One Third of Joe Biden’s Defense Transition Team Is Bankrolled By Weapons Manufacturers

By: Sarah Lazare

On Novem­ber 10, [Joe] Biden announced his agency review teams, which he says ​“are respon­si­ble for under­stand­ing the oper­a­tions of each agency, ensur­ing a smooth trans­fer of pow­er, and prepar­ing for President-elect Biden and Vice Pres­i­dent-elect Har­ris and their cab­i­net to hit the ground run­ning on Day One.”

Of the 23 peo­ple who com­prise the Depart­ment of Defense agency review team, eight of them—or just over a third—list their ​“most recent employ­ment” as orga­ni­za­tions, think tanks or com­pa­nies that either direct­ly receive mon­ey from the weapons indus­try, or are part of this indus­try. These fig­ures may be an under­count, as In These Times was not imme­di­ate­ly able to exhaus­tive­ly source the fund­ing of every employer.

The Cen­ter for Strate­gic and Inter­na­tion­al Stud­ies (CSIS) is list­ed as the ​“most recent employ­ment” of three indi­vid­u­als on Biden’s Depart­ment of Defense agency review team: Kath­leen Hicks (a for­mer defense offi­cial under Pres­i­dent Oba­ma), Melis­sa Dal­ton and Andrew Hunter. CSIS is a hawk­ish and influ­en­tial for­eign pol­i­cy think tank that receives fund­ing from Gen­er­al Dynam­ics Cor­po­ra­tion, Raytheon, Northrop Grum­man Cor­po­ra­tion, Lock­heed Mar­tin Cor­po­ra­tion and oth­er weapons man­u­fac­tur­ers and defense con­trac­tors, as well as oil companies.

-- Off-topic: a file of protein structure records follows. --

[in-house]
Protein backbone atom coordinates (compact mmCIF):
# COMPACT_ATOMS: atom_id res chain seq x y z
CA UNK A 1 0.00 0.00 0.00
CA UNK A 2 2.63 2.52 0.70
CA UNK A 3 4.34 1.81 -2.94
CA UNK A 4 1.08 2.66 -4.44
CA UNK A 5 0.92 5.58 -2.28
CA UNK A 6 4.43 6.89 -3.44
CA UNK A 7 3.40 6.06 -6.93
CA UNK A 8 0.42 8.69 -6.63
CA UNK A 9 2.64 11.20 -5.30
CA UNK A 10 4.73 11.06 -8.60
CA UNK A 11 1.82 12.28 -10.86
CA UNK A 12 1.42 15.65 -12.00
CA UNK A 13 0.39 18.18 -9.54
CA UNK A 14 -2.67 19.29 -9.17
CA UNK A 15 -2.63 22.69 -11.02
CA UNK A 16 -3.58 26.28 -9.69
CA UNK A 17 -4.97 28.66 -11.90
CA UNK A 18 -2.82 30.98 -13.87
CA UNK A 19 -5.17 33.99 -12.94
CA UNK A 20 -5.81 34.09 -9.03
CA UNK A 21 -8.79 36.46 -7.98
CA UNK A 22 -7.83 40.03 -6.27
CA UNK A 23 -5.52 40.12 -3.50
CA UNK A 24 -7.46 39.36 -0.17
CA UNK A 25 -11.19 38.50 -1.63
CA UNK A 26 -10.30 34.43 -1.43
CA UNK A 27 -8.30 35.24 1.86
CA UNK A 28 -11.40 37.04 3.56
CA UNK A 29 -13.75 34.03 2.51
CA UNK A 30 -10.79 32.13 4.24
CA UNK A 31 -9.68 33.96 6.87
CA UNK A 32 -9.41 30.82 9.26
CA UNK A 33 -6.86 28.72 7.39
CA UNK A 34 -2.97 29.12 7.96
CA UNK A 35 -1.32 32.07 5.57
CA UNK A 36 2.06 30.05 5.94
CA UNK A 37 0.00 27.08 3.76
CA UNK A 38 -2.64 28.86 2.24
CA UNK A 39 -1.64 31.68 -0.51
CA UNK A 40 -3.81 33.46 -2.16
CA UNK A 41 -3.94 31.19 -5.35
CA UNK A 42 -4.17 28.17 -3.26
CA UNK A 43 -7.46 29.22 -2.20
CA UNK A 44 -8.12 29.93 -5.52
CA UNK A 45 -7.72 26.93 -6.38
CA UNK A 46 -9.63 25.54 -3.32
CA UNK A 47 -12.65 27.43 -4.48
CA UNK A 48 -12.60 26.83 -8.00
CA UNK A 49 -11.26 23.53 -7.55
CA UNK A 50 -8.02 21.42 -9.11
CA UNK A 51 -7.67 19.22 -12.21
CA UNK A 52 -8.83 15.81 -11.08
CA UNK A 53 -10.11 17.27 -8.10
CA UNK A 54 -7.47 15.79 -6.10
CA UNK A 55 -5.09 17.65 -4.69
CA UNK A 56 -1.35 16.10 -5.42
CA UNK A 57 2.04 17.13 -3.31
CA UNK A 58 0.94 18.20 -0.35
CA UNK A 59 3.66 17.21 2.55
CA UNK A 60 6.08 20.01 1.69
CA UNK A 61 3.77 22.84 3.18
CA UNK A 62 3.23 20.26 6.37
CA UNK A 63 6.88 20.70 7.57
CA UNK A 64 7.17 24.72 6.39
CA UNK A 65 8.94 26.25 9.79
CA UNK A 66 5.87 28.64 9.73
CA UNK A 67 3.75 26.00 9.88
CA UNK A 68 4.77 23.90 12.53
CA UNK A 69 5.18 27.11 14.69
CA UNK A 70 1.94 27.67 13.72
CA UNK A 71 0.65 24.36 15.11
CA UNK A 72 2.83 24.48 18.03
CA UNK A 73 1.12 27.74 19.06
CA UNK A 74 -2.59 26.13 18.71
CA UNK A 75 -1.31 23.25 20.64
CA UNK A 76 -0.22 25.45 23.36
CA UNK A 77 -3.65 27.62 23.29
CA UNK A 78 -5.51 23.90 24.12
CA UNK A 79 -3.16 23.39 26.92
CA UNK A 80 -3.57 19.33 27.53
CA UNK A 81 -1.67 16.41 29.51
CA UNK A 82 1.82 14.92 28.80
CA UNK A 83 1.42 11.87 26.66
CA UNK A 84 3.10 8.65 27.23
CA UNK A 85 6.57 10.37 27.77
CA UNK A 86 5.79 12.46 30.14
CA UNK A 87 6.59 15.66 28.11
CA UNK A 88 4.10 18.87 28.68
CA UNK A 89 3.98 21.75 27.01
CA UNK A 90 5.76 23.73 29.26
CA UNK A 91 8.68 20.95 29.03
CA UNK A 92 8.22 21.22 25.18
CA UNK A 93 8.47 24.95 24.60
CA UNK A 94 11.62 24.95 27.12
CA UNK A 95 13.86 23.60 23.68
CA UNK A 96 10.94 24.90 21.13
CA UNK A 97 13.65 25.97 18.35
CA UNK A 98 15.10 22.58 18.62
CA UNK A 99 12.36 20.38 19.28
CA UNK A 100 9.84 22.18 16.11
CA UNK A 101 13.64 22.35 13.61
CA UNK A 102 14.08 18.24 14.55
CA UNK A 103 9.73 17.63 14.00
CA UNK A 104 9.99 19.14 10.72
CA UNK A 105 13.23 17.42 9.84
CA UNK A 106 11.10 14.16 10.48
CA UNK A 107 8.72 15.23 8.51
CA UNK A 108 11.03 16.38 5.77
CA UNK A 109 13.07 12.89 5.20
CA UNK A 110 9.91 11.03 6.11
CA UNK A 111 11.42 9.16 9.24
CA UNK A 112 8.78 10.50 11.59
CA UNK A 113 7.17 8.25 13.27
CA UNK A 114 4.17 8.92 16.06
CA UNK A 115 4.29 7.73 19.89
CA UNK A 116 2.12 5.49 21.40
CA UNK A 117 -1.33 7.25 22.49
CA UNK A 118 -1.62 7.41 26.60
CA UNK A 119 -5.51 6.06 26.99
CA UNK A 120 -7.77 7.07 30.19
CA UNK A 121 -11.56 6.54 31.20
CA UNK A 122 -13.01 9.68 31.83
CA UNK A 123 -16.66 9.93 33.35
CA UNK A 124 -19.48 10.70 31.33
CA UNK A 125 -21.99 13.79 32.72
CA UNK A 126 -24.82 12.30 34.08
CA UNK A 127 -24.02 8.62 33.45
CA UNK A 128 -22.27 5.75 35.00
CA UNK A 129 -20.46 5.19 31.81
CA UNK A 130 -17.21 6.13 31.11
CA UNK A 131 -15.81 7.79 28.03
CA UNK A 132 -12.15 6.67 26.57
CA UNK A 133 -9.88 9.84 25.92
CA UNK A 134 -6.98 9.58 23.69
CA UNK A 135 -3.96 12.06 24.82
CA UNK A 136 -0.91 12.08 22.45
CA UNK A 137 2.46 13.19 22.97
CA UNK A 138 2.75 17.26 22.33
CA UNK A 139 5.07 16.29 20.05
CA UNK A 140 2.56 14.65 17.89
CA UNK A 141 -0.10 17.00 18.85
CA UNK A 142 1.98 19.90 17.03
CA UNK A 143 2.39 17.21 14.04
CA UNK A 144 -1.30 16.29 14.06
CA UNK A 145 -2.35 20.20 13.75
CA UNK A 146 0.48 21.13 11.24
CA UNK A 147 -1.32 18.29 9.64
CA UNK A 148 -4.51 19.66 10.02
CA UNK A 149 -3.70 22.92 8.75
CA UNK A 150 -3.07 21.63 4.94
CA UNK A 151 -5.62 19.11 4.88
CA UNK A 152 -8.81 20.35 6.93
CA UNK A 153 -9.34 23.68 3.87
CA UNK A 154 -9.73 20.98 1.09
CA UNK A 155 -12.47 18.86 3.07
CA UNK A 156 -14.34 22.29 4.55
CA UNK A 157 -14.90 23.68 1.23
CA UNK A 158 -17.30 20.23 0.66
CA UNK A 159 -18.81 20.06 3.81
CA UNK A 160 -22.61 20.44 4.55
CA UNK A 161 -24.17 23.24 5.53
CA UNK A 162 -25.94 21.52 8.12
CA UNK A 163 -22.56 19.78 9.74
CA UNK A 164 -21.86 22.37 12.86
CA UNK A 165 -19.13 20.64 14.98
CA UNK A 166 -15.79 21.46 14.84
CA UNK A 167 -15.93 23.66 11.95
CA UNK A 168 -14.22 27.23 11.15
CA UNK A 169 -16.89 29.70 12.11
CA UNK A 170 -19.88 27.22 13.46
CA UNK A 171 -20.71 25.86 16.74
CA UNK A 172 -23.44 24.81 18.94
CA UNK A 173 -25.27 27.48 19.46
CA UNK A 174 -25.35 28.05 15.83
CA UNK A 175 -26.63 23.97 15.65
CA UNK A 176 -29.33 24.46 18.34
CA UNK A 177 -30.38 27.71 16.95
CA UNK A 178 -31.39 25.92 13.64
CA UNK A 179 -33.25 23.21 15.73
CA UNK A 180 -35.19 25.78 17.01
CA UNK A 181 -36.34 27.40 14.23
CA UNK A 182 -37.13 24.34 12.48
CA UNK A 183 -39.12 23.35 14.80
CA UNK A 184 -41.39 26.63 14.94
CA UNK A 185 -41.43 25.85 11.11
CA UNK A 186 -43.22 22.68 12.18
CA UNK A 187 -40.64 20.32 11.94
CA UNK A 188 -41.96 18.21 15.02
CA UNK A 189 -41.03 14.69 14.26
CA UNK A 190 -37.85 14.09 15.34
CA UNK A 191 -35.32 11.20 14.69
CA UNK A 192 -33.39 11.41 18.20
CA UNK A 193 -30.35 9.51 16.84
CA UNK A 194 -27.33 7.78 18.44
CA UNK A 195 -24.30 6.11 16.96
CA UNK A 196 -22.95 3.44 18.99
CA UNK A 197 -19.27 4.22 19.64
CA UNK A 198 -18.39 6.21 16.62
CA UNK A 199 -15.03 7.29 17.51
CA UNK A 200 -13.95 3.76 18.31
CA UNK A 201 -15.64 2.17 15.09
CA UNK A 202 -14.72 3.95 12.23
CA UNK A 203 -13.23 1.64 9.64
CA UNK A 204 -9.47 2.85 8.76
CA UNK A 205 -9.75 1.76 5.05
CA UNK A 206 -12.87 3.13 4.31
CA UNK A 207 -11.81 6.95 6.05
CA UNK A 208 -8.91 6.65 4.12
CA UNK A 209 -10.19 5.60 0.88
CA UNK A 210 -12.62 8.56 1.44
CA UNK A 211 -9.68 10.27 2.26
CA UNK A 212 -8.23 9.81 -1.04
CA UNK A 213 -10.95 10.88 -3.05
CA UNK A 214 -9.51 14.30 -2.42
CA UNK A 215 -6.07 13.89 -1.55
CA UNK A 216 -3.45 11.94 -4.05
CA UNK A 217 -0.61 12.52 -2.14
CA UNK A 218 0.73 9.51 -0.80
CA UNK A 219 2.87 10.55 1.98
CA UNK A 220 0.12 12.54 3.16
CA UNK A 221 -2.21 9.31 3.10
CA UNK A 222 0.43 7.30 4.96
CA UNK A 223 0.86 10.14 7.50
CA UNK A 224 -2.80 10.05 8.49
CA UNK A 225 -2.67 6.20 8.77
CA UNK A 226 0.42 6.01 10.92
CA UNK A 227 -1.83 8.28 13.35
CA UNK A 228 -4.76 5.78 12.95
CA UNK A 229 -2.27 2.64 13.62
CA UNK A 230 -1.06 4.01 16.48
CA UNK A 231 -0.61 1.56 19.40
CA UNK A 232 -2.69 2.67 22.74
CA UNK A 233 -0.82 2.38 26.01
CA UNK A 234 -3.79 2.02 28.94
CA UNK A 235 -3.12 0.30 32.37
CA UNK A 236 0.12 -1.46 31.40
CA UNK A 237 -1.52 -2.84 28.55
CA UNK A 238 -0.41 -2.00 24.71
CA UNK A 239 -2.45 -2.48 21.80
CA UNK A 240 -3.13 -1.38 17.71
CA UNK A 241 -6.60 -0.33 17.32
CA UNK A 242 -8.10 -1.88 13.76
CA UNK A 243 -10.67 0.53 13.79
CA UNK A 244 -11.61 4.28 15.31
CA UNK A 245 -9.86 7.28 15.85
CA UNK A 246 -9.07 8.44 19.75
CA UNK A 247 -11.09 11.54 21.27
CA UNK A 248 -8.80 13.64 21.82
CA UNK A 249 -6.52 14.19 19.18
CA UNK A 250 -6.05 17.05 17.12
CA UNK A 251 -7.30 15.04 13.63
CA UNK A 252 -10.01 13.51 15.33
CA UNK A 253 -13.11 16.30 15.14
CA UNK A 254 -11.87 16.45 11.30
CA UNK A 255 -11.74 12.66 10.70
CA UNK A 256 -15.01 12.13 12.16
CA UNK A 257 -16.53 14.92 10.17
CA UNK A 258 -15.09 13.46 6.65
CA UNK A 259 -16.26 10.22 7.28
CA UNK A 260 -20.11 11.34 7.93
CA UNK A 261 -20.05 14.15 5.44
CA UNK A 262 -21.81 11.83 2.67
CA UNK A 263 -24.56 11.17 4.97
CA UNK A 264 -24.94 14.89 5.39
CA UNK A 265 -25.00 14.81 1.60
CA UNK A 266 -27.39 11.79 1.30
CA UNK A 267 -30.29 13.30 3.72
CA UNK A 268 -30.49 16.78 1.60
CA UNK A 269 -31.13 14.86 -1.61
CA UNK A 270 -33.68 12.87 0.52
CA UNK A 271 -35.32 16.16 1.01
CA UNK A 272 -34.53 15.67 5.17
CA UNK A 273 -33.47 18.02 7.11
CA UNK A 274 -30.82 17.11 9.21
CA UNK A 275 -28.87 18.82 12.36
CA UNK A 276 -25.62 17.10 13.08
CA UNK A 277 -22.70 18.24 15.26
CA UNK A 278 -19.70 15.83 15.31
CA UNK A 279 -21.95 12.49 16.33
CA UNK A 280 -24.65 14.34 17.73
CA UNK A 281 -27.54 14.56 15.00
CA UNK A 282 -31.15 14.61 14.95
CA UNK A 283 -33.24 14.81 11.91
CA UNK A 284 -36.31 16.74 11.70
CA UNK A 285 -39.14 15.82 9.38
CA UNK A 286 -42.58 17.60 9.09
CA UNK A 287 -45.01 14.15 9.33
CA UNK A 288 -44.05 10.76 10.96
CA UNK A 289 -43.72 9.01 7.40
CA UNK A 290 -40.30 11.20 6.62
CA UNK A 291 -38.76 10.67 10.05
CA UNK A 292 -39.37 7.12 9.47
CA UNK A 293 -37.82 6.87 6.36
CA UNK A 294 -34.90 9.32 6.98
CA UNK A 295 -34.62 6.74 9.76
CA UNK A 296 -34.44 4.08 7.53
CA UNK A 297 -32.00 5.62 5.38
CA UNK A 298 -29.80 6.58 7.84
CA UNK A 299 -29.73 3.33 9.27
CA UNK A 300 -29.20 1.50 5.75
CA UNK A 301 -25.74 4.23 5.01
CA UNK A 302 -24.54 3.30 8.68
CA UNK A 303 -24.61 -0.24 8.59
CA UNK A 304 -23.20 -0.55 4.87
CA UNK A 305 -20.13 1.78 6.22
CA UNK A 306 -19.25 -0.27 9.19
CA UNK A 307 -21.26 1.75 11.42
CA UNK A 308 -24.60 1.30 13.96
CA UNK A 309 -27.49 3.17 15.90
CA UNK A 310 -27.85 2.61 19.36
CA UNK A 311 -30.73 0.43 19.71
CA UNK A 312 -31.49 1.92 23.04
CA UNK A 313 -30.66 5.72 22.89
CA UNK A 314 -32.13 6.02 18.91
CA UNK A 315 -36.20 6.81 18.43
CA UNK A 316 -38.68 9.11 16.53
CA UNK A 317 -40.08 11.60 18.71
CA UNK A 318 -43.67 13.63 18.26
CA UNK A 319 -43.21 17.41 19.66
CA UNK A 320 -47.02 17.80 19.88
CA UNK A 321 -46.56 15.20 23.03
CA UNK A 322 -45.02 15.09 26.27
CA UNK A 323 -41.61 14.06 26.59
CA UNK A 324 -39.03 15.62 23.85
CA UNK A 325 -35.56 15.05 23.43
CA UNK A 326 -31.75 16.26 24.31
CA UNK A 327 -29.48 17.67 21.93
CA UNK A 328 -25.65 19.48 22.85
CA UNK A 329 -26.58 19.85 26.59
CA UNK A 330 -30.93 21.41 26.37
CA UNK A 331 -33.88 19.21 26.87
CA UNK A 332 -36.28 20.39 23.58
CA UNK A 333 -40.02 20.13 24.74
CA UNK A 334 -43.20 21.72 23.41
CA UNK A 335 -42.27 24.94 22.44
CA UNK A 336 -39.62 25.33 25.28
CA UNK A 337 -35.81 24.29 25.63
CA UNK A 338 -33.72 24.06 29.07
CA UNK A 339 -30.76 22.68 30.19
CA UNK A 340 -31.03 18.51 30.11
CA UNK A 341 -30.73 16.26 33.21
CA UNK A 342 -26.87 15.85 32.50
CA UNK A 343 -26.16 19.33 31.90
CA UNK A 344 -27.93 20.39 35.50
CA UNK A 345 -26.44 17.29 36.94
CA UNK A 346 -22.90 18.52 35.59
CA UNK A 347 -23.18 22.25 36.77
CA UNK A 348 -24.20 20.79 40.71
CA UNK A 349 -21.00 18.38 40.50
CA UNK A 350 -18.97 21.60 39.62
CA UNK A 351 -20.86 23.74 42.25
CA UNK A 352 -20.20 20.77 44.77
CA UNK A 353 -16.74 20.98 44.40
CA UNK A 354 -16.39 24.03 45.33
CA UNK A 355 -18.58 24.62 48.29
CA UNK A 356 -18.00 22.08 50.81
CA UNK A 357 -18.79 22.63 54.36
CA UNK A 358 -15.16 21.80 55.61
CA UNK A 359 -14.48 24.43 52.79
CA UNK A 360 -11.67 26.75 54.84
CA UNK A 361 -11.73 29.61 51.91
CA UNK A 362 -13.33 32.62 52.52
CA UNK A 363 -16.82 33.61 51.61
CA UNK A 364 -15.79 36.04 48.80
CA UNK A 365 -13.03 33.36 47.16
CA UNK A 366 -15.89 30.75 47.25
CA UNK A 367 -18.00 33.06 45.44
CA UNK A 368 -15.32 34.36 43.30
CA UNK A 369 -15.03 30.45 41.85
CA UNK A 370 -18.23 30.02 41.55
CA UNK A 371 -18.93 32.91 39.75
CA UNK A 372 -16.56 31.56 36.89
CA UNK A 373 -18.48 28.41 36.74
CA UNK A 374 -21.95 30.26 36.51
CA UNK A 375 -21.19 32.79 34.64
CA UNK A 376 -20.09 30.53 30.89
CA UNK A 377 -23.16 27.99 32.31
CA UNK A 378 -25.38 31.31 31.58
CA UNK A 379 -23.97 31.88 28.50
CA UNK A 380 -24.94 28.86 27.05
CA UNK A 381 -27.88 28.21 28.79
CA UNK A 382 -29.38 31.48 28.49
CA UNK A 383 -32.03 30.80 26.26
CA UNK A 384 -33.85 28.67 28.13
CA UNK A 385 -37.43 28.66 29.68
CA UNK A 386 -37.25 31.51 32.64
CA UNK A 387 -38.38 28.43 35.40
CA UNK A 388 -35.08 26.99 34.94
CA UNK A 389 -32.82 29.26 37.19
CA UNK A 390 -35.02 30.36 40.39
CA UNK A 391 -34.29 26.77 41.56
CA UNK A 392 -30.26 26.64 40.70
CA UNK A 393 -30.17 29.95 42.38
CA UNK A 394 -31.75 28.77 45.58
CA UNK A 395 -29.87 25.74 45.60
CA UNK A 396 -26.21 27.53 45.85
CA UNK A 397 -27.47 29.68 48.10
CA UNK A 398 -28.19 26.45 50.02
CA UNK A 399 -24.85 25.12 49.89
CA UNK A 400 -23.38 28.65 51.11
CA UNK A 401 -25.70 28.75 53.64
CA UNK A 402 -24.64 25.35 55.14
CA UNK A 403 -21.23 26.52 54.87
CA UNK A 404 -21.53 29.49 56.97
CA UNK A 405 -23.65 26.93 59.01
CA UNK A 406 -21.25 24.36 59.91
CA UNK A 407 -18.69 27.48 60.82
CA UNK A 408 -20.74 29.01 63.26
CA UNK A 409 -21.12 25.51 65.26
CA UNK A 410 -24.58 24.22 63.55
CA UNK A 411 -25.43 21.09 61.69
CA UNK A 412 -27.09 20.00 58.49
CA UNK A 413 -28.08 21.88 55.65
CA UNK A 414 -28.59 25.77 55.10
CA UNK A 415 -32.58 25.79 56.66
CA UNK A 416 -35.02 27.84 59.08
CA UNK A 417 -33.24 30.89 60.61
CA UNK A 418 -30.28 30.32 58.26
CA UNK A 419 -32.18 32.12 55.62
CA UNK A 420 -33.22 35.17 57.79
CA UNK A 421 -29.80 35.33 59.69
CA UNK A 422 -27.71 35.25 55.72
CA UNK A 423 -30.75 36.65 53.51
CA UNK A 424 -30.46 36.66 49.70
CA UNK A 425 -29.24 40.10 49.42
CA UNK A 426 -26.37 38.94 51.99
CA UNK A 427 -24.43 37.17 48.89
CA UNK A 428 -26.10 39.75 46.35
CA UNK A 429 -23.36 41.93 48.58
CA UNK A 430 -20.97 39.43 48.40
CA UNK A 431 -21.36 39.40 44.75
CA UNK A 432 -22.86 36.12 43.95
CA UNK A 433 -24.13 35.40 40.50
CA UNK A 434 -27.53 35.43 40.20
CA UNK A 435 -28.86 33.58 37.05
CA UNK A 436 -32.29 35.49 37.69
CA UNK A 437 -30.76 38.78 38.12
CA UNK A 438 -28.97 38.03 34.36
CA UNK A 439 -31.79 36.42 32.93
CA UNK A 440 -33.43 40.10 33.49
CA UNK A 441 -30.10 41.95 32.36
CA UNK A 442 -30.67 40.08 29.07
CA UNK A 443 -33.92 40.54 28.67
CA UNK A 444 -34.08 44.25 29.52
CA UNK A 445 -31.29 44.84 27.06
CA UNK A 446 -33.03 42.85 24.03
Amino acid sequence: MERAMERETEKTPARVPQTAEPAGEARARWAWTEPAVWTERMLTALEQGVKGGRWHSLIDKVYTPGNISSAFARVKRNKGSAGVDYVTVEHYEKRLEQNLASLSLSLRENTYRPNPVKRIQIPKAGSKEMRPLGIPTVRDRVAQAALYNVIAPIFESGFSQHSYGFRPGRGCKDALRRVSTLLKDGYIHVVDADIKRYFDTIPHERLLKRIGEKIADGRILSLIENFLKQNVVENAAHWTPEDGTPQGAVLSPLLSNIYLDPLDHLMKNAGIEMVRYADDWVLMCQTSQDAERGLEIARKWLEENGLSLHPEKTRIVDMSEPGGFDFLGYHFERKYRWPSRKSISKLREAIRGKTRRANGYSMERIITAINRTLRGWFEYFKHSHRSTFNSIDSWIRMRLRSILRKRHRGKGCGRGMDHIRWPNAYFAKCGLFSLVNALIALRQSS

Raytheon is a key sup­pli­er of bombs to the U.S.-Saudi war in Yemen, and has aggres­sive­ly lob­bied to pre­vent any curbs on arms sales to the Sau­di-led coali­tion. Among the weapons that Northrop Grum­man man­u­fac­tures is drones, which have been used by the U.S. mil­i­tary in Afghanistan, Iraq and Soma­lia, among oth­er loca­tions. Notably, a New York Times inves­ti­ga­tion in 2016 found that, based on a cache of email leaks, CSIS was effec­tive­ly dou­bling as a weapons indus­try lob­by­ing firm, push­ing for expand­ed drone sales. Lock­heed Mar­tin is a key con­trac­tor for the THAAD mis­sile sys­tem in South Korea—a sys­tem that CSIS has also advo­cat­ed for with­out dis­clos­ing their con­flict of inter­est. The com­pa­ny also manufactured the bomb that struck a school bus in North­ern Yemen in August 2018, killing at least 26 children.

CSIS also receives mon­ey from a host of gov­ern­ments, includ­ing the Unit­ed States, as well as the Unit­ed Arab Emi­rates, which has joined with the Unit­ed States and Sau­di Ara­bia to wage war on Yemen. CSIS, in addi­tion, receives mon­ey from the state-run oil com­pa­ny Sau­di Aram­co, which effec­tive­ly amounts to a dona­tion from the Sau­di government.

Two of the indi­vid­u­als named for Biden’s Depart­ment of Defense agency review team—Ely Rat­ner and Susan­na Blume—list the think tank Cen­ter for a New Amer­i­can Secu­ri­ty (CNAS) as their most recent employ­er. CNAS takes a sig­nif­i­cant chunk of its mon­ey from Northrop Grum­man Cor­po­ra­tion, as well as the U.S. State Depart­ment ($500,000 or more per year on both counts), and from Lock­heed Mar­tin, Raytheon, and a host of cor­po­ra­tions, includ­ing oil companies. 

Vice Pres­i­dent-elect Kamala Har­ris drew heav­i­ly from CNAS to advise her pres­i­den­tial pri­ma­ry cam­paign. The think tank is known for embrac­ing con­ven­tion­al, pro-war for­eign pol­i­cy, as well as esca­la­tion toward Rus­sia and China.

Read the rest of this article at In These Times

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